Author Event: Big Holiday Read with Bruno Lettieri and Sofie Laguna

Image Description: a black and white photo of a pile of books with a pair of glasses on top
Image Description: a black and white picture of a pile of books on top of a white blanket. At the top of the pile of books rests a pair of glasses.

Event: Big Holiday Read – Program Finale with Sophie Laguna
Where: Footscray Library – 56 Paisley Street, Footscray 3011
Date and Time: 28/02/2018 at 14:00 – 15:00
Price: Free Event
Host: Bruno Lettieri
Guest: Sophie Laguna

I generally enjoy watching Bruno interview and engage in discussion with Australian Authors. I firmly believe that people like Bruno are the connectors between the Writers and the Readers. Bruno has a talent for seeing things from a different perspective.

During The Write Zone and The Twilight School events, I had seen Bruno and Sofie Laguna in conversation before, and I was looking forward to attending this event. Unfortunately, due to public transport, I had to leave a little earlier, however, I managed to take notes and pick up some pearls of Writerly Wisdom.

Bruno and Sofie talked about the recent trend of the “Performance Authors”, a trend Sofie appeared not to be fond of, her position on the topic was that “The book should do all the talking.”. Sofie recently came back from the Perth Writer’s Festival, the experience was illuminating, but not a requirement as a Writer.

While I disagree, I understand her position and where she was coming from. An author shouldn’t rely on an Author Event to clarify things, it should all be there in the book, however, Bruno offered a counter-point.

Readers of Sofie’s book, The Eye of the Sheep, have approached Sofie, saying how they thought that the book was about Domestic Violence, however, when they came to see her at a Book Discussion event, they learned that there were other factors involved and it enriched their reading experience.

In my opinion, when it comes to creative endeavours, your intentions don’t matter, only your impact. So, in principle, I agree with Sofie that Authors shouldn’t rely on Author Events to clarify context or their position on something within their work, the work should speak for itself.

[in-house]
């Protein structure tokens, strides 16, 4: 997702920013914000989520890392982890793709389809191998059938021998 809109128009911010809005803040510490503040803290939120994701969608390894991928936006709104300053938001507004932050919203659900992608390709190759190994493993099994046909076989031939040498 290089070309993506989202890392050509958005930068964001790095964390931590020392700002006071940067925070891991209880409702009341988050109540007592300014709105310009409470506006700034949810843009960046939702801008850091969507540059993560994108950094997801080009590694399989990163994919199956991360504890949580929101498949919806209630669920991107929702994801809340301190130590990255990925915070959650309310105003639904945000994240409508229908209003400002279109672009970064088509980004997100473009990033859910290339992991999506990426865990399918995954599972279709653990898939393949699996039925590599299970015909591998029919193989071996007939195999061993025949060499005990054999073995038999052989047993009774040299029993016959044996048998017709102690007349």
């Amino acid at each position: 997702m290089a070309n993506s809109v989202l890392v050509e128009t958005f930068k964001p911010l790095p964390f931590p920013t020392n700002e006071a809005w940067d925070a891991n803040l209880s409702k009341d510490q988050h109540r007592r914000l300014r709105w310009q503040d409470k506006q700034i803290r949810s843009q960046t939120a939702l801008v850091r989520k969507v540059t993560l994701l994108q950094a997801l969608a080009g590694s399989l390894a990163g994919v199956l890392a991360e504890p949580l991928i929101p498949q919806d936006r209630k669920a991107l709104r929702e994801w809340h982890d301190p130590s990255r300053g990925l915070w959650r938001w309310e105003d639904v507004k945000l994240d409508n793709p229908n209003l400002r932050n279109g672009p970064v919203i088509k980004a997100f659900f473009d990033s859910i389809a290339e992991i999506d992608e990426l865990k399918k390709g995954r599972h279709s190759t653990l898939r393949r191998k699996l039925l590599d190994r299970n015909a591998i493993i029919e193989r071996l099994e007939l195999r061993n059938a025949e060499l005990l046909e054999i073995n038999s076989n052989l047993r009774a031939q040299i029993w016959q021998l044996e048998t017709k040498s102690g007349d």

In saying that, I think its important for Writers and Authors to be accessible to their Readers. Sometimes, it is valuable for the reader to be able to ask questions of the writer and to connect with like-minded people at Author Events. Writing can be an isolating occupation and I think it helps to put in place steps to counter-act that.

Bruno and Sofie then moved on to talk about Reading and Reading Habits. “It’s really easy to turn on a screen to escape, but I prefer to read, to immerse myself in a good book. An Immersive Read is difficult to find. I don’t find them enough.”

Then Bruno asked Sofie why she writes, Sofie appeared to be a little overwhelmed by the endless possibilities (“any given day there’s a different reason.”), but she paused to collect her thoughts, “I do it because it’s satisfying to write. I do it because it’s powerful to write. In our past, there’s always an injustice, writing is a way of getting that resolved, a way of processing it.”

Bruno then asked about the inspiration for the novel. He wanted to know what was the conscious genesis of The Choke. Sofie explained how she had been watching a documentary made by Nick Broomfield. The documentary was called Aileen Wuornos: The Selling of a Serial Killer which was about the life of Aileen Wuornos, an American serial killer who murdered seven men. Over the course of the documentary, it was revealed that Aileen Wuornos has suffered a terribly traumatic childhood, which had eventually influenced and shaped her into the person she had become.

Sofie talked about how angry she had felt about the lack of justice that Aileen had experienced, that she wanted to “give that thirteen-year-old girl a voice”. So, while Justine is based on the idea of Aileen as a young lady, eventually over the course of writing the novel, Justine “reveals herself, sentence by sentence”, and that Justine “grows on her own” into a three-dimensional character.

Bruno and Sofie then moved onto themes: friendship, love, survival in a toxic environment, and the repressed anger of damaged men. Bruno spoke of how he thought The Choke was about what can’t be done, Sofie seemed surprised by this statement at first, but then realised there was some truth to this.

Sofie confessed that she had felt conflicted about her decision to display Justine’s teachers as ineffectual, however, she recalled an event where she had spoken with a  dyslexic reader. The reader spoke of a mirrored experience with Justine’s struggles within the Australian education system. The reader had felt relieved to have their personal struggles validated.

Bruno and Sofie then spoke of how the landscape of The Choke transported and immersed a reader into the narrative world, how Justine herself uses the landscape and the natural world as a refuge from the traumatic events she experiences. “We live in difficult times, where we all need some respite. We all need our refuges, don’t we?”

Bruno had agreed, “It’s important business looking after the soul.”.

Bruno was curious as to how Sofie would describe the elements of a good book. Sofie explained that she had asked her mother this exact same question, and Sofie’s mother had responded with, “Does it introduce you to a new and important world? Does it introduce you to new ideas?”.

The Eye of The Sheep
Available for Purchase: Amazon | Audible | Book Depository | Kobo Books

The Choke
Available for Purchase: Amazon | Audible | Book Depository | Kobo Books

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